Fighting against a culture of fear in cybersecurity

by Black Hat Middle East and Africa
Fighting against a culture of fear in cybersecurity

Hotel spyware is capturing stealth screenshots of personal data from hotel booking systems. Vulnerabilities in cellular networks are being used to spy on individuals. Risk is everywhere – and for organisations across industries, that makes it very easy to build a culture of fear around security operations. 

Some organisations do this deliberately. There’s a misconception that instilling fear, uncertainty and doubt into employees will motivate them to be vigilant and diligently follow security protocols – because fear is an important motivator for human behaviour. 

In reality though, fear and uncertainty can do more damage than good to a company’s overall security posture.

Why is fear bad for security? 

If you instil in your team the fear that if they don’t follow security measures perfectly every single time they interact with your network they risk exposing sensitive client data to hackers, they won’t actually be afraid of that data being exposed. What they’ll really be scared of is being held personally responsible (or being blamed) for the data being exposed. 

That means they’re more likely to feel shame or worry when they don’t follow best practices; they’re more likely to keep secrets, rather than being honest when they’ve made a mistake because their primary goal is to protect themselves. 

Fear leads to irrational decision-making

When a human being feels fear, they’re not in the best frame of mind to make rational, logical decisions. So in the face of a security risk, feeling fear about the repercussions can drive panicked decision-making that prioritises their emotions rather than a bigger picture view of long-term security. 

This could affect the way a team member navigates a network; for example, how they deal with potential phishing emails, or what they do when a multi-factor authentication request appears unexpectedly on their device.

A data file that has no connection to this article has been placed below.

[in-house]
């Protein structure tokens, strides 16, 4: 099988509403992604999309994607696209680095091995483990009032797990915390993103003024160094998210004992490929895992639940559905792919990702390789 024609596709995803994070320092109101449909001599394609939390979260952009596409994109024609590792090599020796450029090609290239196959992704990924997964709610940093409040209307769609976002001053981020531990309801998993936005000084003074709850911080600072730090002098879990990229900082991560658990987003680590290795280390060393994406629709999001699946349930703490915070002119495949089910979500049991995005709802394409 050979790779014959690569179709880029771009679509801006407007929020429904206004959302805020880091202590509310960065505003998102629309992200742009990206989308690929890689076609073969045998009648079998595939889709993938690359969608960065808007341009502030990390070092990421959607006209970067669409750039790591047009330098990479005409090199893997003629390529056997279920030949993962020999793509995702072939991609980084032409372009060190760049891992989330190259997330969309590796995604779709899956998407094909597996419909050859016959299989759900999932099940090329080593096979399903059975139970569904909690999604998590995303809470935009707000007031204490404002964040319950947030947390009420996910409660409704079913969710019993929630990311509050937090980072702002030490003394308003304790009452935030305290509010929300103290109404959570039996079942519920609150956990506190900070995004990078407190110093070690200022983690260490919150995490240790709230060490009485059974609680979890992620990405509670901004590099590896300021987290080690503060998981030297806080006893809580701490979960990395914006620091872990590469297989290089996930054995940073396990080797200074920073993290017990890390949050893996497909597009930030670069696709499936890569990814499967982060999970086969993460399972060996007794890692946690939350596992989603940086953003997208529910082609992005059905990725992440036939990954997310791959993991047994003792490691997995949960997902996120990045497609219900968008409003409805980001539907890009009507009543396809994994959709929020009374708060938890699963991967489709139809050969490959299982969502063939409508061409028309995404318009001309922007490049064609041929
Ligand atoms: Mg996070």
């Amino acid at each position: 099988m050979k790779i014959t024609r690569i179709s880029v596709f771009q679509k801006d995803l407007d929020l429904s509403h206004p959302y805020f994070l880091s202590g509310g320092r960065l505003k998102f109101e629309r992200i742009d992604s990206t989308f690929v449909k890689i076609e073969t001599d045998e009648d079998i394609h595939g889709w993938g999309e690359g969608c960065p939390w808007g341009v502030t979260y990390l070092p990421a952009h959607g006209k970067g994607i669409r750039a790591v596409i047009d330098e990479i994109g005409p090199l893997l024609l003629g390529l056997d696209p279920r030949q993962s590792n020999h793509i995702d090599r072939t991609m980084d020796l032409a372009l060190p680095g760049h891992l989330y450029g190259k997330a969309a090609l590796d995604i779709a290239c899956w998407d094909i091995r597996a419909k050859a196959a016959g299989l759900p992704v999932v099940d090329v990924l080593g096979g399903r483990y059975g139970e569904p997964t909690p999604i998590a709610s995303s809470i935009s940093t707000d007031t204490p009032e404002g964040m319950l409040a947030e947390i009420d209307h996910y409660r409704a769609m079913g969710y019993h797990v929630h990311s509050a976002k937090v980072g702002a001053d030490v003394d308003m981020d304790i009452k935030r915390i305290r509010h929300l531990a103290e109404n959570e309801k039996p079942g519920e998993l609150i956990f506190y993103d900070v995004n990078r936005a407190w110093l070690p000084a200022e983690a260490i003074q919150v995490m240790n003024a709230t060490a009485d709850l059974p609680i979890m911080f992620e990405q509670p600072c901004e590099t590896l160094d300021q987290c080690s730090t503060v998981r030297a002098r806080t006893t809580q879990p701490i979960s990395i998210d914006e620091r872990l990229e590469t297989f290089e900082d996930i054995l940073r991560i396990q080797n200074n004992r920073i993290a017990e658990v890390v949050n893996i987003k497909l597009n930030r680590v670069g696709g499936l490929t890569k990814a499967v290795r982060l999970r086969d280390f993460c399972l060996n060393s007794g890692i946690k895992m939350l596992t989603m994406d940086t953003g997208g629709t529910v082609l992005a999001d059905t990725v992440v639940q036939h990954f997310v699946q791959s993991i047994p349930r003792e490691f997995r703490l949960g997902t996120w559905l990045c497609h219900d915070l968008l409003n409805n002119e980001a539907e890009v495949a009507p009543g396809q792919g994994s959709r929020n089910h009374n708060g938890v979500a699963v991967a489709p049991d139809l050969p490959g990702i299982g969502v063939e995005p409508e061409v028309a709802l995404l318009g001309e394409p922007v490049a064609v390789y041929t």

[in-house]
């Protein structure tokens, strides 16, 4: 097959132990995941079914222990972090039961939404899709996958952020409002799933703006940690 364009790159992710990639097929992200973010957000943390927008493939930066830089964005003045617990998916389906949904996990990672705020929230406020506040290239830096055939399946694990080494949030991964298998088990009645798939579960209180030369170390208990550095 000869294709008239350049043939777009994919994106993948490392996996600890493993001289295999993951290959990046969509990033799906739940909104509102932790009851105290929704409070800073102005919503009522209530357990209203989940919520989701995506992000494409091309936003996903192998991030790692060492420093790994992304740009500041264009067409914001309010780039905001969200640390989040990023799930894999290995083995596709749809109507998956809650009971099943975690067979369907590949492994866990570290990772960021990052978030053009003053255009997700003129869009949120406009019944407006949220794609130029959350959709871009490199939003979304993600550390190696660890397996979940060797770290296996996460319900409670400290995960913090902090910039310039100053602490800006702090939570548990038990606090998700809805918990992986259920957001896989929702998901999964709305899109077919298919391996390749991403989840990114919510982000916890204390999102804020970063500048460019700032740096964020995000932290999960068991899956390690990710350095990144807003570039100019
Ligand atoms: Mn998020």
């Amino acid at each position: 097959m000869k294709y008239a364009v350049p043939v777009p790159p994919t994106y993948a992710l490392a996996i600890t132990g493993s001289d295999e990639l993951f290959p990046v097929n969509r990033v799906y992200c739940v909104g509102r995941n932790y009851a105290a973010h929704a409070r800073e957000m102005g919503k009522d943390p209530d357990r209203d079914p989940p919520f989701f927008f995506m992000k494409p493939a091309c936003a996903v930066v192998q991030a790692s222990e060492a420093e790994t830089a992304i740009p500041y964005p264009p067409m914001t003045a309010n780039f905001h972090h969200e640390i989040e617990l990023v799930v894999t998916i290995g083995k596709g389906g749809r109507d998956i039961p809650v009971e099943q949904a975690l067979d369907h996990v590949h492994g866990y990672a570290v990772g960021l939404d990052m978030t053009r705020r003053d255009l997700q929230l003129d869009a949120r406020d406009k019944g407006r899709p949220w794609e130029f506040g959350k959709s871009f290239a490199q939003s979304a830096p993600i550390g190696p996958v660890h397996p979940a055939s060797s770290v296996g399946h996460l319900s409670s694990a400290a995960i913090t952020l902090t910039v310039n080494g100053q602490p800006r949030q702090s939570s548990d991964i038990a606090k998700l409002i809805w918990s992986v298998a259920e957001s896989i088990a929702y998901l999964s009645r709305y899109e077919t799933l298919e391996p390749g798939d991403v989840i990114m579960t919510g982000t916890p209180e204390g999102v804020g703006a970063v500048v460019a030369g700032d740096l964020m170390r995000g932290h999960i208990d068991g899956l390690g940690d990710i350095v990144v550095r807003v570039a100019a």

Uncertainty and doubt cause hesitation and poor choices

When an employee is uncertain about their role or doubtful of the efficacy of the security measure they’ve been trained to follow, they might avoid making decisions at all; or make decisions that oppose their training, because they don’t trust what they’ve been taught. 

And when an employee doubts that the security measures they’ve been trained to follow are really effective or relevant, they might make poor decisions that override their training. If an organisation repeatedly tells its team that phishing emails are impossible to spot, for example, before laying out a protocol for dealing with phishing emails – then they’ve laid the foundations for mistrust in the protocol, because employees won’t trust their own abilities to identify malicious emails.

How to build a more positive cybersecurity culture in your organisation

It’s critical that organisations make their employees feel confident that security is possible – because that’s the only way to encourage proactive engagement with security measures. 

This is true even when you’re communicating security information after a breach has happened. Instead of focusing on the most catastrophic outcomes, build your communication around what can be done to solve the problem, protect the organisation and its people, and prevent a similar breach from happening again. 

Clarity and transparency in security training and awareness programs is also key. And this means you have to follow through with every piece of information – offering a complete picture, instead of a murky, confusing view of what happens when a security procedure is implemented. 

Don’t just show employees how to disclose a vulnerability or a security error; show them what happens after they disclose it too; step-by-step. 

Equip your team with the information and skills they need to feel confident in the security practices you’re asking them to engage with. Be clear about their role, and what happens when something goes wrong. Don’t make them feel like security is impossible. And don’t leave them worrying that their job or reputation will be at risk if they make a mistake.

Join us at Black Hat MEA 2024 to immerse yourself in the global cybersecurity community. 

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